SINGAPORE: Seletar Aerospace Park, which houses more than 60 aerospace companies, including multi-national corporations (MNCs) and local small and medium enterprises (SMEs), aims to create more than 10,000 jobs by 2018.
As the 320-hectare industrial park becomes home to more employees, new developments are being planned to bond the community, said its developer JTC Corporation.
For example, a cluster of 32 colonial bungalows within the park – which once housed officers from Britain's Royal Air Force before World War II – will be redeveloped into restaurants, spas, and sports facilities.
The black-and-white bungalows, which were gazette for conservation, will become the epicentre of the park's community.
"The ecosystem is becoming more sophisticated, companies are working together more so we think that the next stage of growth besides catering for the infrastructure and facilities is really to put in place programmes that will bring the community together because we think that this connection of like-minded companies will bring about more partnerships, more collaboration and more innovation," said Alvin Tan, Assistant CEO of JTC.
There are also plans for a playground and a boardwalk that fronts the runway, where the public will be able to take a leisurely stroll while watching planes take off and land.
"We are also organising the events that will bring the community together. This ranges from sports activities like boxercise, we intend to do things like yoga classes and different interest groups have come forward to say they want to do running groups and cycling groups and so on so forth,” said Mr Tan.
“We are very encouraged by that and we think that this will bring about a greater interest and foster a sense of community in that place."
Lim Hee Joo, whose precision engineering firm moved from Loyang to Seletar Aerospace Park last July welcomed the new plans.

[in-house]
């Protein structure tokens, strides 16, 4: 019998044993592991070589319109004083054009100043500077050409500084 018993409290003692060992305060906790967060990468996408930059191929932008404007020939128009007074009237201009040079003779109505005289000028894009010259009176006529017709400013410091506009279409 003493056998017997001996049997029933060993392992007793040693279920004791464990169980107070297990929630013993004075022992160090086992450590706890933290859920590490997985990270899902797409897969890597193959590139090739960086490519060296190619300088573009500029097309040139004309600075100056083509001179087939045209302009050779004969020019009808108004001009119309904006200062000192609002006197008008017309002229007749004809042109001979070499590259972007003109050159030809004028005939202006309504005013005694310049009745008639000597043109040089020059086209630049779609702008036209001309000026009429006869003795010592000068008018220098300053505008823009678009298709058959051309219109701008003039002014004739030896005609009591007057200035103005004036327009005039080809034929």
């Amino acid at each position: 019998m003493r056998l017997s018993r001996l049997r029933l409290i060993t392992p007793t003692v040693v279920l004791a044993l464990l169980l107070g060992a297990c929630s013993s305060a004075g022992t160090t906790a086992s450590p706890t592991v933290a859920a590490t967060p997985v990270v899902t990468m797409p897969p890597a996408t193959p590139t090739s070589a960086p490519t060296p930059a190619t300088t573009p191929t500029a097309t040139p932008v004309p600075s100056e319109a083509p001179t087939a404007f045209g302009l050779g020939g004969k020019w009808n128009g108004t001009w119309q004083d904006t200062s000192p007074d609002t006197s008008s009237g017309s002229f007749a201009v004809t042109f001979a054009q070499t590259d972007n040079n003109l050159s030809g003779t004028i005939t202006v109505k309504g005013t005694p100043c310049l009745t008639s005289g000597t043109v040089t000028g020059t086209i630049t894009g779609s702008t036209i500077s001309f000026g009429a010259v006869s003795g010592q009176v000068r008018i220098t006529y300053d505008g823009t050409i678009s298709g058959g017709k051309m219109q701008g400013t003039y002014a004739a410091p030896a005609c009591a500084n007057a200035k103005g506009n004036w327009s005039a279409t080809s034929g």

"It gives an added dimension of 'kampong spirit', something that you can’t find in other industrial estate(s) that makes people naturally inclined to do things together to make this a better place to live in," said Ms Lim, who is Executive Director at Wah Son Engineering, which provides engine rigs to companies like Rolls Royce.
Ms Lim said the clustering of aerospace-related operations in Seletar fosters a sense of identity and camaraderie, and this is something that was missing from bigger, more diverse estates like Loyang.
She also noted that the clustering enabled smaller companies like hers to thrive, and reap the synergies from being in an integrated environment.
“We have customers in the neighbourhood whom we can reach in five minutes. So in terms of efficiency, we can't really beat that speed. In terms of economies of scale, we can pull resources together. For example, with our closest neighbours here, we sometimes share equipment like a boom lift or some consumables that we’ve run out of stock," said Ms Lim.
She added: “We understand what each other is doing, and we also could appreciate the challenges that every one of us feel. The areas of collaboration we can potentially go into can range from technology development, some R&D activities, down to even little things like how to make this space more community driven and a much more conducive workspace for everyone in the neighbourhood."
To date, an estimated 5,000 people work in the park - either out of their own facilities or shared premises built by JTC.
Mr Tan explained: “The objective is to have a rich and deep ecosystem of like-minded companies together. And this ecosystem provides tremendous benefits. Firstly, it allows collaboration and networking to take place. Second, it supports and enables SMEs to grow alongside MNCs."
In line with this spirit, human resource leaders from companies in the park have rallied together to groom the next generation of industry talent.
A new internship programme was launched in February this year for ITE students.
About 100 positions will be made available each year, in areas such as avionics system maintenance and aerospace component machining.
Built at a cost of S$60 million, works to develop the Seletar Aerospace Park first began in 2008.